Task No. 2
In the second task of the day, we took a different lens on the problem of over-abundance of heritage. We imagined that instead of erasing the 20% of the objects completely, we could use a new Transformation Machine to distill them into their essential qualities. We act out a transformation of the items in a Transformation Machine, and - perhaps paradoxically - create ways to re-experience them.
In groups, the participants agreed upon one item to delete from the collections they had contributed. They noted the crucial attributes to keep about this item, to be re-experienced somehow. They then took their item and crucial attributes to our Transformation Machine, and we compressed the item into a simple token that "now held the crucial attributes to be re-experienced."
As the form and aesthetics had now completely changed, the groups had to imagine how they might still re-experience the crucial attributes. These crucial attributes were as theoretical as "networked knowledge" or as practical as "skills". We presented several near and far future experiential technologies - such as "high-definition touch" and "neural-retina interfaces", handed out a simple kit, and the groups got to work creating re-experiencing devices for their transformed objects.
Next, we asked them to contextualise the transformed object and its device, creating a future museum experience for this kind of heritage item. Each group's token had a special symbol to explain how it had been transformed: into DNA, chips in bodies, deep space messaging. We gave the groups custom collage kits according to their type of transformation-storage.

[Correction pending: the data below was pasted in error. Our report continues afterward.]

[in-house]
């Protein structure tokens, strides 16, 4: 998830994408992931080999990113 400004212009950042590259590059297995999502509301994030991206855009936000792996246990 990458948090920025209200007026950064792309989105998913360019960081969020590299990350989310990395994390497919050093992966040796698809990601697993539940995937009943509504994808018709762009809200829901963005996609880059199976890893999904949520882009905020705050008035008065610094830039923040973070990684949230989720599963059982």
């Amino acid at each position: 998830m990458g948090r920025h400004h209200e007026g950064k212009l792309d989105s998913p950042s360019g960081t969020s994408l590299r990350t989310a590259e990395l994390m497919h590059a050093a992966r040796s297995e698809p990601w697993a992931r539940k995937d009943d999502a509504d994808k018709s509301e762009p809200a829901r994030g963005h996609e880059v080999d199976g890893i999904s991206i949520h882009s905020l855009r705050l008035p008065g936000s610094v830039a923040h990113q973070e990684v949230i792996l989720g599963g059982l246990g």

This was the last and most speculative experience for the experts: they created imaginary visions of a future where satellites contained the heritage they could not store in the museums, and these satellites encircled everywhere in the world except Europe. They imagined a museum on the streets of cities, where upon approaching one another, humans would activate one another's stored heritage items. In both cases, the heritage items had been chosen by the individuals themselves (that is, any inhabitants of the Earth) rather than the museum professionals.
These visions communicated their desire for a more universal, shared and personal experience of heritage in the future. While such a vision might be in their museum's missions, the disparity between 2018 reality and 2038 imagination was clear. The underlying needs were articulated and ignited in such a way that the participants pledged to ground the concepts and bring them back to their respective institutions.
Before the wrap-up for the workshop, we asked everyone to walk through the future museum visions and take a stand at the one they felt was problematic, the one they wanted, or a mixture of both. We prompted them to consider what issues they have in their institutions and whether they would be resolved or made worse by this scenario-collage.